German 10-year yields touched an eight-month low amid speculation spending cuts included in a US debt-limit compromise agreement will harm the global economy. Investors pared bets on higher euro-region borrowing costs as European producer-price inflation slowed for a second month.
“This has all the features of a self-fulfilling crisis,” said Harvinder Sian, a senior bond strategist at Royal Bank of Scotland in London. “The rise in yields looks pretty relentless, and it doesn’t look as if the politicians are anywhere near to getting ahead of the curve.”
The yield on 10-year Italian bonds rose 13 basis points to 6.14% at 4.31pm in London. It earlier surged to 6.25%, the most since November 1997. The 4.75% security maturity in September 2021 fell 0.895, or €8.95 per €1,000 ($1,422) face amount, to 90.34. That pushed the difference in yield, or spread, over bunds, to as much as 384 basis points, the most since before the euro was introduced in 1999.
Italian bond futures fell, sending the price difference over bund futures to a record. The September Italian futures contract fell 1% to 98.21 after reaching a record 96.75, making the difference over its German equivalent 33.52.
“Suddenly, Italy joined the other peripherals,” said Justin Knight, a European rate strategist at UBS in London. “Investors are, in general, overweight Italy versus other peripheral markets, and it’s going to be a difficult position to unwind.”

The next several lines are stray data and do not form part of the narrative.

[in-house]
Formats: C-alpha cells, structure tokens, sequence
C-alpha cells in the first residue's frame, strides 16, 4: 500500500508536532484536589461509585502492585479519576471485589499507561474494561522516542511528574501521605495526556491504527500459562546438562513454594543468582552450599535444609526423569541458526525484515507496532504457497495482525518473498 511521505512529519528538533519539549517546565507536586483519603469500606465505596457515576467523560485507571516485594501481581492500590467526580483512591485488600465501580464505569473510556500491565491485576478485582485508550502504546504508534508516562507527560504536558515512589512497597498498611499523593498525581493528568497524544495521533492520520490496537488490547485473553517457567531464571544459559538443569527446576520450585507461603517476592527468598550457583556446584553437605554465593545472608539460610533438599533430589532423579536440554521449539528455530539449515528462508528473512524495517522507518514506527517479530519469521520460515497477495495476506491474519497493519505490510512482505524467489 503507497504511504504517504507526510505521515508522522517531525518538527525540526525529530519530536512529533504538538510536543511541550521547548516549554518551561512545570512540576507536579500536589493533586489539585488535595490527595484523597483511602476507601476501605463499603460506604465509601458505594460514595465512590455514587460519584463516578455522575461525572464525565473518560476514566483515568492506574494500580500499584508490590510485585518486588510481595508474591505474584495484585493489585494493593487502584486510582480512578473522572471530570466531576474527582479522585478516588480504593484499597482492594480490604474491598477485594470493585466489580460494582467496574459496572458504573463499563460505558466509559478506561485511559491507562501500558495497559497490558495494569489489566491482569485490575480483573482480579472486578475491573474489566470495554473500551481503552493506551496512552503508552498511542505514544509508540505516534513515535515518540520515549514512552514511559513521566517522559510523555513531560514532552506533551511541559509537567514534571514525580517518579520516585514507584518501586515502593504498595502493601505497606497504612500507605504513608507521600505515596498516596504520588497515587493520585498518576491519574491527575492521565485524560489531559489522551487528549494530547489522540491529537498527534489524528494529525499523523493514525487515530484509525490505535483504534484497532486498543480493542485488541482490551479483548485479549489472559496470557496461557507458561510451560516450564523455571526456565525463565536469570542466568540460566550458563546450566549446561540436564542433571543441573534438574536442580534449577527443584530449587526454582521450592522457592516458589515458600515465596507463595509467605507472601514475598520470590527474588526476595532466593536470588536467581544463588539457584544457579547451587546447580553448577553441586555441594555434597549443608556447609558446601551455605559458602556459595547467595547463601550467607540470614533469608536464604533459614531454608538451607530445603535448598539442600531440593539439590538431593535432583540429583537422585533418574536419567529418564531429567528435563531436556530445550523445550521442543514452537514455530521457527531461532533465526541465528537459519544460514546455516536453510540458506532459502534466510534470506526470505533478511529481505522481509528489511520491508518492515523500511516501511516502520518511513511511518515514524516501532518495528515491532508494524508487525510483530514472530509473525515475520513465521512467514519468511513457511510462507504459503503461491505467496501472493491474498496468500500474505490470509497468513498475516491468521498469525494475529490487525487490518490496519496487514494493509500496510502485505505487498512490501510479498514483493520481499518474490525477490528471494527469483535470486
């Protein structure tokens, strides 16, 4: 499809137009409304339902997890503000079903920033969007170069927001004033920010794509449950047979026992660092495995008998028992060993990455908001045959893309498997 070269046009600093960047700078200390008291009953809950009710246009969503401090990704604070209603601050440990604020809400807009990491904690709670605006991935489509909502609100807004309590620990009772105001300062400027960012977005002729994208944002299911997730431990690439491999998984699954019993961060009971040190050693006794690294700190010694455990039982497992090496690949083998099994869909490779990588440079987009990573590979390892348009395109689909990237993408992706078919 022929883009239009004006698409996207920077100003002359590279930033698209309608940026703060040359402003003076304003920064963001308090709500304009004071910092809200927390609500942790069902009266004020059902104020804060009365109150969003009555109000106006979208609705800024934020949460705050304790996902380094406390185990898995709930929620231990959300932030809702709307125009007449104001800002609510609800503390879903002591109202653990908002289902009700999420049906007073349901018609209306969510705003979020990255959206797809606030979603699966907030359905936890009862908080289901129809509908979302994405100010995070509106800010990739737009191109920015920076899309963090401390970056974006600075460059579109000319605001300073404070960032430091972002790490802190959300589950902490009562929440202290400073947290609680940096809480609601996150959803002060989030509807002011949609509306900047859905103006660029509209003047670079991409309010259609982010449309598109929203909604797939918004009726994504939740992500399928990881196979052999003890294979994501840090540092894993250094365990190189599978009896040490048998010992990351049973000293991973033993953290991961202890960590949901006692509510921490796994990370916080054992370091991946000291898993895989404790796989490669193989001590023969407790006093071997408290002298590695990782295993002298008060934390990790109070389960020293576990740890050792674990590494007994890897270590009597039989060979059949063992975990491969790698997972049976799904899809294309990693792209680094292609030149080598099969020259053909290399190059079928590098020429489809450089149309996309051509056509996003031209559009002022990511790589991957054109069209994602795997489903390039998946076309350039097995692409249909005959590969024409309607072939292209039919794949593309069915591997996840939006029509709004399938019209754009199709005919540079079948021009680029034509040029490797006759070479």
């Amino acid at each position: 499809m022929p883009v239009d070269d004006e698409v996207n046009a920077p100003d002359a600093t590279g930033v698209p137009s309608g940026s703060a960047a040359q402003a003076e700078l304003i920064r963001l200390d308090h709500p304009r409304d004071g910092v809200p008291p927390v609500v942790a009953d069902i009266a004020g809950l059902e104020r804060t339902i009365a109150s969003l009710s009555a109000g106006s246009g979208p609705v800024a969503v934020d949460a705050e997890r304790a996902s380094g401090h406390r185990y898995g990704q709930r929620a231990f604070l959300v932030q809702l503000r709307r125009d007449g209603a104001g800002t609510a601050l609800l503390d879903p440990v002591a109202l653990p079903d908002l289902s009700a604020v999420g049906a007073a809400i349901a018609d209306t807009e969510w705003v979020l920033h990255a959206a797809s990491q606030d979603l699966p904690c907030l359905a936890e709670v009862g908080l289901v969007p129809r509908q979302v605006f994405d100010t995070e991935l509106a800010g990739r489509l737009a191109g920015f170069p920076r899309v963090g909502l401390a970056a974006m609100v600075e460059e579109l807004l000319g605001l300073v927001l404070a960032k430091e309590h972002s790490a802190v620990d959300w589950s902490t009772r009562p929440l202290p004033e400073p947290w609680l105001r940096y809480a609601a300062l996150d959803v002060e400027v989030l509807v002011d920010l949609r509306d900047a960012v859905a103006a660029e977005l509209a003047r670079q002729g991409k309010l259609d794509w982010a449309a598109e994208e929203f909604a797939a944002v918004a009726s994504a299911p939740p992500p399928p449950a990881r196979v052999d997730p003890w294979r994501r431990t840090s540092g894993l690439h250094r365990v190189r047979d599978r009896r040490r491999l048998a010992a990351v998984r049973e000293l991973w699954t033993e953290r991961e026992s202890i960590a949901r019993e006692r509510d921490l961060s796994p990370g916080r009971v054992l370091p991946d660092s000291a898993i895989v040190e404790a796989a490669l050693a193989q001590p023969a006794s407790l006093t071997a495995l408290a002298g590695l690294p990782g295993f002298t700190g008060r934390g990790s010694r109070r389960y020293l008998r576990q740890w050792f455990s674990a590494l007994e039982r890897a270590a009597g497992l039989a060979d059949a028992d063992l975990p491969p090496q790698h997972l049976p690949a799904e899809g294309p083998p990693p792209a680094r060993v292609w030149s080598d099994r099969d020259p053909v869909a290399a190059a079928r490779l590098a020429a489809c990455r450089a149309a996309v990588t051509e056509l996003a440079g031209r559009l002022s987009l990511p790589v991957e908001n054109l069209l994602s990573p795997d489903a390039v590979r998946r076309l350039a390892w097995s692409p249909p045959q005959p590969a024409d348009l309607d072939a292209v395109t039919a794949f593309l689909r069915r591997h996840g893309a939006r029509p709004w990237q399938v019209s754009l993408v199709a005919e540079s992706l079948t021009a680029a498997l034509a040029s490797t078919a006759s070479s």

However, after an emergency meeting last night senior Italian financial officials said the country’s financial system remains stable despite market tensions created by international uncertainties.
Finance Minister Giulio Tremonti led a meeting of Italy’s stability committee and determined that the recent turmoil on Italian financial markets reflects “international uncertainty.”
“Analysis has shown that despite the efforts to progressively reduce the budget deficit, there are tensions in Italian markets deriving from international uncertainty,” the committee said.
Tremonti met with Bank of Italy director general Fabrizio Saccomanni and Giuseppe Vegas, chairman of Consob, Italy’s financial- markets regulator.
The so-called Financial Stability Committee met to discuss the market turmoil which has sent Italian bond yields soaring to record levels and hit bank stocks and to take stock of recent analysis by financial supervisory authorities.
“The analysis shows despite the steady reduction of the public deficit, tensions deriving from international uncertainty are showing through on Italy,” it said.
“The analysis confirms that the Italian banking and financial system is solid, thanks to quick action to reinforce capital conditions and bank liquidity,” it said.
Economy Minister Giulio Tremonti called the meeting of top officials from the central bank, the economy ministry, market regulator Consob and insurance authority ISVAP, after market turmoil which has seen Italian bond yields rise sharply and share prices dive.
The yield spread on Italian 10-year BTP bonds against German Bunds hit a euro-era high of 385 points yesterday, with yields on Italy’s 10-year bonds climbing above 6%, a level generally seen as unsustainable in the long term.
German bonds outperformed all their euro-area peers, including France and the Netherlands, with the exception of Irish securities. The French-German spread widened for a fourth straight day to 76 basis points.